A few months after we left Africa, a blogger from Spain who maintains a popular site where he collects bits of information about interesting and strange places and events wrote an article about the adrenaline-junkies messing around in Devil’s Pool, the natural swimming pool at the edge of Victoria Falls, which we had visited in September. He assembled a few photos and videos off the internet and linked them to the original sources. Within days, my flickr picture set on Victoria Falls was getting thousands of views. I tracked the clicks back to the referring site, to find out to whom I owed this unexpected surge in interest – for once the view count of my travel pictures of exotic places was surpassing that of my older photos of drunk girls kissing in dark and noisy clubs.

Rich and famous... and beautiful!

By April, the story was making the rounds on the internet and a few news agencies caught wind of it. Devil’s Pool hasn’t been discovered yesterday; in fact tourists have been going there for a quick adrenaline-loaded swim for decades. But it looks like every generation needs to be reminded of the same things over and over. There’s just too much information floating around for us to be aware of; knowledge that isn’t in your face daily (and even that) is forgotten fast – how else would you explain the avalanche of movie remakes these days? Hollywood began by reissuing and updating movies from the forties, which were understandably unknown to most of the population currently living on Earth, but with each revamping project they are getting closer and closer the movies of our times – money-making entertainment machine has married attention-deficit disorder and their children are the placebo soothing pills of our anxieties. Soon they’ll be remaking next year’s movies today… but I digress…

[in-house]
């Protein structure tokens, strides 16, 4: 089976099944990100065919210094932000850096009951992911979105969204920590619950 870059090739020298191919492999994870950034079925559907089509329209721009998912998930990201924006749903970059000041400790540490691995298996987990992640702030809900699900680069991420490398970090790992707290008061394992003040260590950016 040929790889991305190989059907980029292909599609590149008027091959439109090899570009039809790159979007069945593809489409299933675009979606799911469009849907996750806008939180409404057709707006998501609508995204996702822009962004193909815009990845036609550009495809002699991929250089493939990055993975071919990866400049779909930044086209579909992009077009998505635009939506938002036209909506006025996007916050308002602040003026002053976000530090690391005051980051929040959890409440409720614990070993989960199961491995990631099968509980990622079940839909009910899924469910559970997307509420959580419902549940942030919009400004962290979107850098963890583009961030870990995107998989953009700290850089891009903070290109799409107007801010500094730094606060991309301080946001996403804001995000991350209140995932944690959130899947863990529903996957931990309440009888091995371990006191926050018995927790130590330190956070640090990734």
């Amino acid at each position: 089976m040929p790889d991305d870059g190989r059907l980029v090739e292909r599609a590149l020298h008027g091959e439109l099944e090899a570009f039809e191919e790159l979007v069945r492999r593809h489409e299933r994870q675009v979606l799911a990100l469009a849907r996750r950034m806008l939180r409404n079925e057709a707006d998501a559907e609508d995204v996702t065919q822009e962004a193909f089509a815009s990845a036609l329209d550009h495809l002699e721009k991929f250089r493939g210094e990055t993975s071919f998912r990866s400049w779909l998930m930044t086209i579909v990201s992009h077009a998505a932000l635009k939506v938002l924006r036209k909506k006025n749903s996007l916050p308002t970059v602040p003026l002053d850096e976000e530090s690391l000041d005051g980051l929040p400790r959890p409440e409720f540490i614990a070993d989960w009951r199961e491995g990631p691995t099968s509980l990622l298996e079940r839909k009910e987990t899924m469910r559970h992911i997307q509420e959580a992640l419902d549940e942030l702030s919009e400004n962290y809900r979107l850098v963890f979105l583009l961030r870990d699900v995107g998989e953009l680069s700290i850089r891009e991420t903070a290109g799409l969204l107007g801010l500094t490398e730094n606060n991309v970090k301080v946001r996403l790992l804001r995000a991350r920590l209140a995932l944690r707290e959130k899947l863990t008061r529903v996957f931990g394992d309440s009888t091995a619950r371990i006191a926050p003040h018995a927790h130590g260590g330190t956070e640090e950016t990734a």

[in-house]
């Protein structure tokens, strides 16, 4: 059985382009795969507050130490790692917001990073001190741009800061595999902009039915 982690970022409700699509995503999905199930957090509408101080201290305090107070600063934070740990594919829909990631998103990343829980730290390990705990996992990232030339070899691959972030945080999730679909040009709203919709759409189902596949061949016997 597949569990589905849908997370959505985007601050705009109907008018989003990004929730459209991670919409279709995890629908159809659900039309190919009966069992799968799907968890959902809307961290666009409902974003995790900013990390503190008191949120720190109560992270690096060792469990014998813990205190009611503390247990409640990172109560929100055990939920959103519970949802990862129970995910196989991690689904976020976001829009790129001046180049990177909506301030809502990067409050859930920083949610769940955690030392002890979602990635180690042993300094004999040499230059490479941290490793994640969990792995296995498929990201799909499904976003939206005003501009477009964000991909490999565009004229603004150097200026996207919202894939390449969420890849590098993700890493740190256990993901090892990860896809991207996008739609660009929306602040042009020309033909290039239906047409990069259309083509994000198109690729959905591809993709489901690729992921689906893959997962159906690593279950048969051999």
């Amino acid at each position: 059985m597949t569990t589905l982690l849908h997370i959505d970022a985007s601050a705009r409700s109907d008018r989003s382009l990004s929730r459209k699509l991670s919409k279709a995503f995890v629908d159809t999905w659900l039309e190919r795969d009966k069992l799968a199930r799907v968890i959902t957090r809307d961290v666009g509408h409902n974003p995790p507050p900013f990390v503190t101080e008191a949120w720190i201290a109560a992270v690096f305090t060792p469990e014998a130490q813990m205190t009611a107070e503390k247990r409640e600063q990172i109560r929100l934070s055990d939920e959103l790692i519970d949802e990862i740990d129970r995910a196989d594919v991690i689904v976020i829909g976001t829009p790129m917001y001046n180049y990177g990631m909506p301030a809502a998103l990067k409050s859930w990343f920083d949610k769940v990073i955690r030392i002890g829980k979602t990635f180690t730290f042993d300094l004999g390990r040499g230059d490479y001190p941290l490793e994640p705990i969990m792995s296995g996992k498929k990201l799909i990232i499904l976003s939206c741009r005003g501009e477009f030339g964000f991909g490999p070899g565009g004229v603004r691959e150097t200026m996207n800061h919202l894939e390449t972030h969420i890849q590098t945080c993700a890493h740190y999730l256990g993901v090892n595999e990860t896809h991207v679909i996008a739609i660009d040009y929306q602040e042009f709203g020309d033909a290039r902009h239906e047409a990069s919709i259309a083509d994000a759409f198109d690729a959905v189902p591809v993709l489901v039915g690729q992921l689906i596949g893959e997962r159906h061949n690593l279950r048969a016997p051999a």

A British online news agency contacted me on flickr and asked for permission to use my pictures – in exchange for publishing credit and compensation. I gladly agreed – who doesn’t want to be famous on the internet? – and they wrote a short article that appeared in the online versions of a few British newspapers. The reporter asked me for some quotes about my experience, which he wanted to use in the article. Among others, here’s what I said; this quote was reproduced without much journalistic adjustment:

“Being in Devil's pool is a serious adrenaline rush for the first few minutes. If you jump (you can also get in gently) it adds up to the excitement. The thought that you may get sucked away from the relatively calm waters of the pool and down the foamy hell into the pit makes you giddy with apprehension - although you have to stray far out quite a bit for that to happen. It's great fun - some people enjoy it quietly, swimming, looking, thinking, while others keep screaming to no end.”